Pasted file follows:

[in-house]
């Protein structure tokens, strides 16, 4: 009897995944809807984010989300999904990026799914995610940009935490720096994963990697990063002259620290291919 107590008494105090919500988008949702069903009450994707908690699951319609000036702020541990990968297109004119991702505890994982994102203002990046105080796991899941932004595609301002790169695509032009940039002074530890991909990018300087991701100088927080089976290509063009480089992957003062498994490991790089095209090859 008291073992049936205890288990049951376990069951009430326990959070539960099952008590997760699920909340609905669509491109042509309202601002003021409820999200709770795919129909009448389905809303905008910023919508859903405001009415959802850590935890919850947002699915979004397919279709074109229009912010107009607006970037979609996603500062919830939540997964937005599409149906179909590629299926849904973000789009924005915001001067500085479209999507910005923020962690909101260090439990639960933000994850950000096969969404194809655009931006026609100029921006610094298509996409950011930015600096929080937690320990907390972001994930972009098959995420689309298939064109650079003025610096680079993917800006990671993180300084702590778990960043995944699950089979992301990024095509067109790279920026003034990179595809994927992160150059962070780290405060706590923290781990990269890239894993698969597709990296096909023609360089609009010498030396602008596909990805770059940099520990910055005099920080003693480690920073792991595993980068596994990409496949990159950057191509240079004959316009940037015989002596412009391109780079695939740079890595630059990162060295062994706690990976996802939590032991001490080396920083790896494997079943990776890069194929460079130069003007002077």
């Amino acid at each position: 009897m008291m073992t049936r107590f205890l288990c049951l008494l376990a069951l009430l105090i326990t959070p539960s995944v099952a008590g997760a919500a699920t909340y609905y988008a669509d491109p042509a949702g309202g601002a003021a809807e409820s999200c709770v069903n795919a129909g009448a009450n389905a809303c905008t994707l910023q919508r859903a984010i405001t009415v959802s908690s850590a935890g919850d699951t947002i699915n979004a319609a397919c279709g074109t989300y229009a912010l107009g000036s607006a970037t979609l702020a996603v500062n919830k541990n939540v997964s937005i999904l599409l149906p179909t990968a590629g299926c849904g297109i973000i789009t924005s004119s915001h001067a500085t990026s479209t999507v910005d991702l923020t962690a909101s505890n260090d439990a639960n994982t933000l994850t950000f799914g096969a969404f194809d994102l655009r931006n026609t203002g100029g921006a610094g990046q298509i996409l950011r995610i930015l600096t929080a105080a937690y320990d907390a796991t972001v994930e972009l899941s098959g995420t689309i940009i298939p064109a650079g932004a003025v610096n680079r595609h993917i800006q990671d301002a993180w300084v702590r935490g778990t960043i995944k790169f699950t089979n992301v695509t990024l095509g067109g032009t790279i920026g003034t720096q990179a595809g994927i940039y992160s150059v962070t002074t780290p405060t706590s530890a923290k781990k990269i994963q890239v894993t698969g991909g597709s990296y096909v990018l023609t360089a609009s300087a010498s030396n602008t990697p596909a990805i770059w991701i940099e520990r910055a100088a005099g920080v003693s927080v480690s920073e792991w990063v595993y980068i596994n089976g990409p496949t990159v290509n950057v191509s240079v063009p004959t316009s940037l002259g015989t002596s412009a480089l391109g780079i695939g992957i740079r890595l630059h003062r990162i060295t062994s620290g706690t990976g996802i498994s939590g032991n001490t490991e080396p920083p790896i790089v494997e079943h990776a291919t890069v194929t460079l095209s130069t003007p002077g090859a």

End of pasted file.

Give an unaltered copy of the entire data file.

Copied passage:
[in-house]
């Protein structure tokens, strides 16, 4: 009897995944809807984010989300999904990026799914995610940009935490720096994963990697990063002259620290291919 107590008494105090919500988008949702069903009450994707908690699951319609000036702020541990990968297109004119991702505890994982994102203002990046105080796991899941932004595609301002790169695509032009940039002074530890991909990018300087991701100088927080089976290509063009480089992957003062498994490991790089095209090859 008291073992049936205890288990049951376990069951009430326990959070539960099952008590997760699920909340609905669509491109042509309202601002003021409820999200709770795919129909009448389905809303905008910023919508859903405001009415959802850590935890919850947002699915979004397919279709074109229009912010107009607006970037979609996603500062919830939540997964937005599409149906179909590629299926849904973000789009924005915001001067500085479209999507910005923020962690909101260090439990639960933000994850950000096969969404194809655009931006026609100029921006610094298509996409950011930015600096929080937690320990907390972001994930972009098959995420689309298939064109650079003025610096680079993917800006990671993180300084702590778990960043995944699950089979992301990024095509067109790279920026003034990179595809994927992160150059962070780290405060706590923290781990990269890239894993698969597709990296096909023609360089609009010498030396602008596909990805770059940099520990910055005099920080003693480690920073792991595993980068596994990409496949990159950057191509240079004959316009940037015989002596412009391109780079695939740079890595630059990162060295062994706690990976996802939590032991001490080396920083790896494997079943990776890069194929460079130069003007002077």
């Amino acid at each position: 009897m008291m073992t049936r107590f205890l288990c049951l008494l376990a069951l009430l105090i326990t959070p539960s995944v099952a008590g997760a919500a699920t909340y609905y988008a669509d491109p042509a949702g309202g601002a003021a809807e409820s999200c709770v069903n795919a129909g009448a009450n389905a809303c905008t994707l910023q919508r859903a984010i405001t009415v959802s908690s850590a935890g919850d699951t947002i699915n979004a319609a397919c279709g074109t989300y229009a912010l107009g000036s607006a970037t979609l702020a996603v500062n919830k541990n939540v997964s937005i999904l599409l149906p179909t990968a590629g299926c849904g297109i973000i789009t924005s004119s915001h001067a500085t990026s479209t999507v910005d991702l923020t962690a909101s505890n260090d439990a639960n994982t933000l994850t950000f799914g096969a969404f194809d994102l655009r931006n026609t203002g100029g921006a610094g990046q298509i996409l950011r995610i930015l600096t929080a105080a937690y320990d907390a796991t972001v994930e972009l899941s098959g995420t689309i940009i298939p064109a650079g932004a003025v610096n680079r595609h993917i800006q990671d301002a993180w300084v702590r935490g778990t960043i995944k790169f699950t089979n992301v695509t990024l095509g067109g032009t790279i920026g003034t720096q990179a595809g994927i940039y992160s150059v962070t002074t780290p405060t706590s530890a923290k781990k990269i994963q890239v894993t698969g991909g597709s990296y096909v990018l023609t360089a609009s300087a010498s030396n602008t990697p596909a990805i770059w991701i940099e520990r910055a100088a005099g920080v003693s927080v480690s920073e792991w990063v595993y980068i596994n089976g990409p496949t990159v290509n950057v191509s240079v063009p004959t316009s940037l002259g015989t002596s412009a480089l391109g780079i695939g992957i740079r890595l630059h003062r990162i060295t062994s620290g706690t990976g996802i498994s939590g032991n001490t490991e080396p920083p790896i790089v494997e079943h990776a291919t890069v194929t460079l095209s130069t003007p002077g090859a």